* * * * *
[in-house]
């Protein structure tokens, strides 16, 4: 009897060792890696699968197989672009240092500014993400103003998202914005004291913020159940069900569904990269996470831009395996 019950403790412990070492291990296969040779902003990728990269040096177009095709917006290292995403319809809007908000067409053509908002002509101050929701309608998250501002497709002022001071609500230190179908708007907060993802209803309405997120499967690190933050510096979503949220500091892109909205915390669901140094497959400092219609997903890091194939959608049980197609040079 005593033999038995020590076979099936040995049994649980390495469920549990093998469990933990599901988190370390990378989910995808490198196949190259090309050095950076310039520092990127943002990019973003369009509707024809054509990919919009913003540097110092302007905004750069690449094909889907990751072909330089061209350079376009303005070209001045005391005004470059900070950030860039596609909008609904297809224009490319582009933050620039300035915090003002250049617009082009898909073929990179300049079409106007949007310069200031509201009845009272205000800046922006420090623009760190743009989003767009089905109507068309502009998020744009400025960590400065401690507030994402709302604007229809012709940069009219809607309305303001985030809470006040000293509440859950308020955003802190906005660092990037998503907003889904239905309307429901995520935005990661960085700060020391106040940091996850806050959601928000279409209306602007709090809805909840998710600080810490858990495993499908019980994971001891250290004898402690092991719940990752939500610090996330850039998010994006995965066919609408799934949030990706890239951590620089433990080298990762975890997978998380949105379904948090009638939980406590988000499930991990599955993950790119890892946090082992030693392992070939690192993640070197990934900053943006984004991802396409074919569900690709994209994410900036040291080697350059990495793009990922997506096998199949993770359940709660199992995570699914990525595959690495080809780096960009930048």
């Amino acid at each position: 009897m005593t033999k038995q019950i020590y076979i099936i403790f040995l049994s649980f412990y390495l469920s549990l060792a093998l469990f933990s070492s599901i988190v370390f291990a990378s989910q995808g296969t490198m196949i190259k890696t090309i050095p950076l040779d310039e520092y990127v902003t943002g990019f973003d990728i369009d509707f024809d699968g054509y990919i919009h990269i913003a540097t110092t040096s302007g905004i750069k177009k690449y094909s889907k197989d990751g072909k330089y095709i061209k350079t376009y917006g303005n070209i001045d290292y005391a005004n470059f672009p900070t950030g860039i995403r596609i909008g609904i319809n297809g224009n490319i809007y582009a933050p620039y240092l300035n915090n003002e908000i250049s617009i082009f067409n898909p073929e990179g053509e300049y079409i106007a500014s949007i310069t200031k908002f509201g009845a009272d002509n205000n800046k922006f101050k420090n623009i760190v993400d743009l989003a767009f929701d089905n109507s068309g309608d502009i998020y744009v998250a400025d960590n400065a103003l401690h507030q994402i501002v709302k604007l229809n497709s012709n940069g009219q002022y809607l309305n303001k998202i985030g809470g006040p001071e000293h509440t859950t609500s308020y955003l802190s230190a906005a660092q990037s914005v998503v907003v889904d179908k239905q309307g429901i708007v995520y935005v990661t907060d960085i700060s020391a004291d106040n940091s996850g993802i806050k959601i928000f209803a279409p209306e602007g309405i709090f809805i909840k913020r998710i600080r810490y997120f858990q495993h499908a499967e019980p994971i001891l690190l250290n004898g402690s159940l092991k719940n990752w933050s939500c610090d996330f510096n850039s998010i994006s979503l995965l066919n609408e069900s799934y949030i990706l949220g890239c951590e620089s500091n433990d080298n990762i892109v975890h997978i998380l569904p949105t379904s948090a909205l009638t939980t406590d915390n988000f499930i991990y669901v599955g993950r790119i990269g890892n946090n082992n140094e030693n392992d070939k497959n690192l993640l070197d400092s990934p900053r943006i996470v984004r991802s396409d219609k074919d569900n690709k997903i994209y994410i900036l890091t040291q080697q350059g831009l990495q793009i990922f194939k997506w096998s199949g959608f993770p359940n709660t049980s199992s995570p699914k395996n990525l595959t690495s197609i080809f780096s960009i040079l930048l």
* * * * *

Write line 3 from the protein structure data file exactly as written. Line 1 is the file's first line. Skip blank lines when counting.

């Amino acid at each position: 009897m005593t033999k038995q019950i020590y076979i099936i403790f040995l049994s649980f412990y390495l469920s549990l060792a093998l469990f933990s070492s599901i988190v370390f291990a990378s989910q995808g296969t490198m196949i190259k890696t090309i050095p950076l040779d310039e520092y990127v902003t943002g990019f973003d990728i369009d509707f024809d699968g054509y990919i919009h990269i913003a540097t110092t040096s302007g905004i750069k177009k690449y094909s889907k197989d990751g072909k330089y095709i061209k350079t376009y917006g303005n070209i001045d290292y005391a005004n470059f672009p900070t950030g860039i995403r596609i909008g609904i319809n297809g224009n490319i809007y582009a933050p620039y240092l300035n915090n003002e908000i250049s617009i082009f067409n898909p073929e990179g053509e300049y079409i106007a500014s949007i310069t200031k908002f509201g009845a009272d002509n205000n800046k922006f101050k420090n623009i760190v993400d743009l989003a767009f929701d089905n109507s068309g309608d502009i998020y744009v998250a400025d960590n400065a103003l401690h507030q994402i501002v709302k604007l229809n497709s012709n940069g009219q002022y809607l309305n303001k998202i985030g809470g006040p001071e000293h509440t859950t609500s308020y955003l802190s230190a906005a660092q990037s914005v998503v907003v889904d179908k239905q309307g429901i708007v995520y935005v990661t907060d960085i700060s020391a004291d106040n940091s996850g993802i806050k959601i928000f209803a279409p209306e602007g309405i709090f809805i909840k913020r998710i600080r810490y997120f858990q495993h499908a499967e019980p994971i001891l690190l250290n004898g402690s159940l092991k719940n990752w933050s939500c610090d996330f510096n850039s998010i994006s979503l995965l066919n609408e069900s799934y949030i990706l949220g890239c951590e620089s500091n433990d080298n990762i892109v975890h997978i998380l569904p949105t379904s948090a909205l009638t939980t406590d915390n988000f499930i991990y669901v599955g993950r790119i990269g890892n946090n082992n140094e030693n392992d070939k497959n690192l993640l070197d400092s990934p900053r943006i996470v984004r991802s396409d219609k074919d569900n690709k997903i994209y994410i900036l890091t040291q080697q350059g831009l990495q793009i990922f194939k997506w096998s199949g959608f993770p359940n709660t049980s199992s995570p699914k395996n990525l595959t690495s197609i080809f780096s960009i040079l930048l």